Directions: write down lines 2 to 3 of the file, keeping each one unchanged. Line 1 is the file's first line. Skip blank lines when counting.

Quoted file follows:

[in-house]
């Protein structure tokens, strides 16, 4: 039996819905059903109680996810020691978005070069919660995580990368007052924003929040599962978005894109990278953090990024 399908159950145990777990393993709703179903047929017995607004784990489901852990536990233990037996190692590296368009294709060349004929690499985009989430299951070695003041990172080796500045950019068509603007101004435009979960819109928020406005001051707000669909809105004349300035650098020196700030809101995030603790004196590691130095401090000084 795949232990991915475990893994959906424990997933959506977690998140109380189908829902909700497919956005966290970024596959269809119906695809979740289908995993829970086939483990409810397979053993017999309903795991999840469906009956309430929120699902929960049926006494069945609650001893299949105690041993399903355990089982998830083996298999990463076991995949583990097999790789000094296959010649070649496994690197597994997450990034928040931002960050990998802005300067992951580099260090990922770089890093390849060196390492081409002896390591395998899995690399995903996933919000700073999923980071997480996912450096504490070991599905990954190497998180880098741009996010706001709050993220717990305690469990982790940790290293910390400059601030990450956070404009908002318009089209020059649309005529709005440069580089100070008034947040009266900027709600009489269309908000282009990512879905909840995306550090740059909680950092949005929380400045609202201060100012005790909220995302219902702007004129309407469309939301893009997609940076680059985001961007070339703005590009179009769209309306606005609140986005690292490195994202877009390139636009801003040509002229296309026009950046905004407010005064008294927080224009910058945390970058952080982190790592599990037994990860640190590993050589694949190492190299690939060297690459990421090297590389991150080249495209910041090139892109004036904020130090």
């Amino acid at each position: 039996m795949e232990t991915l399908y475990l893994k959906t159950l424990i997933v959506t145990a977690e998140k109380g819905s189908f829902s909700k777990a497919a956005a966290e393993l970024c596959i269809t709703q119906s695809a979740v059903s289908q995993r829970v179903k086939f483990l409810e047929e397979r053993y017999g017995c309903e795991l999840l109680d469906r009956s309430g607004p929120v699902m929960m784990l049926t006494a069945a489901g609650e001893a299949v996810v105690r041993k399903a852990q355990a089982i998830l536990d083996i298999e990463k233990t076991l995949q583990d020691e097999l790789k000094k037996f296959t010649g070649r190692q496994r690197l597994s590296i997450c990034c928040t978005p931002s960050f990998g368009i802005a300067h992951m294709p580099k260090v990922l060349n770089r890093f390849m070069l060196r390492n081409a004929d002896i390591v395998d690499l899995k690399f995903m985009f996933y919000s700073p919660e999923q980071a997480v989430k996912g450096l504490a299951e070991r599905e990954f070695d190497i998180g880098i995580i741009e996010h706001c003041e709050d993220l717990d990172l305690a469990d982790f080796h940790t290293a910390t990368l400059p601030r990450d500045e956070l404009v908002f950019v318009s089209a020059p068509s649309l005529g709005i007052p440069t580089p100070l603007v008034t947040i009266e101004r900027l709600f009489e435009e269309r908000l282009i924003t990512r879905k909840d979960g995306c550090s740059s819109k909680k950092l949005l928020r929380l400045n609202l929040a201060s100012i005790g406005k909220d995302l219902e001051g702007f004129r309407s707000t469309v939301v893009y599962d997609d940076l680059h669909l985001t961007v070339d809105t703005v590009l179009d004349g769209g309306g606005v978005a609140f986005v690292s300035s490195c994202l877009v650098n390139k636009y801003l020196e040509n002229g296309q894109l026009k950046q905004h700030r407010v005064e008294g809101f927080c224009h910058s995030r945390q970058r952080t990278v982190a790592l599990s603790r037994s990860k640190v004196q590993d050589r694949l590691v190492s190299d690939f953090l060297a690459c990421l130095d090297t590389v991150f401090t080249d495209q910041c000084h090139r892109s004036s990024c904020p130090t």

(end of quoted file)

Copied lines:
């Protein structure tokens, strides 16, 4: 039996819905059903109680996810020691978005070069919660995580990368007052924003929040599962978005894109990278953090990024 399908159950145990777990393993709703179903047929017995607004784990489901852990536990233990037996190692590296368009294709060349004929690499985009989430299951070695003041990172080796500045950019068509603007101004435009979960819109928020406005001051707000669909809105004349300035650098020196700030809101995030603790004196590691130095401090000084 795949232990991915475990893994959906424990997933959506977690998140109380189908829902909700497919956005966290970024596959269809119906695809979740289908995993829970086939483990409810397979053993017999309903795991999840469906009956309430929120699902929960049926006494069945609650001893299949105690041993399903355990089982998830083996298999990463076991995949583990097999790789000094296959010649070649496994690197597994997450990034928040931002960050990998802005300067992951580099260090990922770089890093390849060196390492081409002896390591395998899995690399995903996933919000700073999923980071997480996912450096504490070991599905990954190497998180880098741009996010706001709050993220717990305690469990982790940790290293910390400059601030990450956070404009908002318009089209020059649309005529709005440069580089100070008034947040009266900027709600009489269309908000282009990512879905909840995306550090740059909680950092949005929380400045609202201060100012005790909220995302219902702007004129309407469309939301893009997609940076680059985001961007070339703005590009179009769209309306606005609140986005690292490195994202877009390139636009801003040509002229296309026009950046905004407010005064008294927080224009910058945390970058952080982190790592599990037994990860640190590993050589694949190492190299690939060297690459990421090297590389991150080249495209910041090139892109004036904020130090």
């Amino acid at each position: 039996m795949e232990t991915l399908y475990l893994k959906t159950l424990i997933v959506t145990a977690e998140k109380g819905s189908f829902s909700k777990a497919a956005a966290e393993l970024c596959i269809t709703q119906s695809a979740v059903s289908q995993r829970v179903k086939f483990l409810e047929e397979r053993y017999g017995c309903e795991l999840l109680d469906r009956s309430g607004p929120v699902m929960m784990l049926t006494a069945a489901g609650e001893a299949v996810v105690r041993k399903a852990q355990a089982i998830l536990d083996i298999e990463k233990t076991l995949q583990d020691e097999l790789k000094k037996f296959t010649g070649r190692q496994r690197l597994s590296i997450c990034c928040t978005p931002s960050f990998g368009i802005a300067h992951m294709p580099k260090v990922l060349n770089r890093f390849m070069l060196r390492n081409a004929d002896i390591v395998d690499l899995k690399f995903m985009f996933y919000s700073p919660e999923q980071a997480v989430k996912g450096l504490a299951e070991r599905e990954f070695d190497i998180g880098i995580i741009e996010h706001c003041e709050d993220l717990d990172l305690a469990d982790f080796h940790t290293a910390t990368l400059p601030r990450d500045e956070l404009v908002f950019v318009s089209a020059p068509s649309l005529g709005i007052p440069t580089p100070l603007v008034t947040i009266e101004r900027l709600f009489e435009e269309r908000l282009i924003t990512r879905k909840d979960g995306c550090s740059s819109k909680k950092l949005l928020r929380l400045n609202l929040a201060s100012i005790g406005k909220d995302l219902e001051g702007f004129r309407s707000t469309v939301v893009y599962d997609d940076l680059h669909l985001t961007v070339d809105t703005v590009l179009d004349g769209g309306g606005v978005a609140f986005v690292s300035s490195c994202l877009v650098n390139k636009y801003l020196e040509n002229g296309q894109l026009k950046q905004h700030r407010v005064e008294g809101f927080c224009h910058s995030r945390q970058r952080t990278v982190a790592l599990s603790r037994s990860k640190v004196q590993d050589r694949l590691v190492s190299d690939f953090l060297a690459c990421l130095d090297t590389v991150f401090t080249d495209q910041c000084h090139r892109s004036s990024c904020p130090t």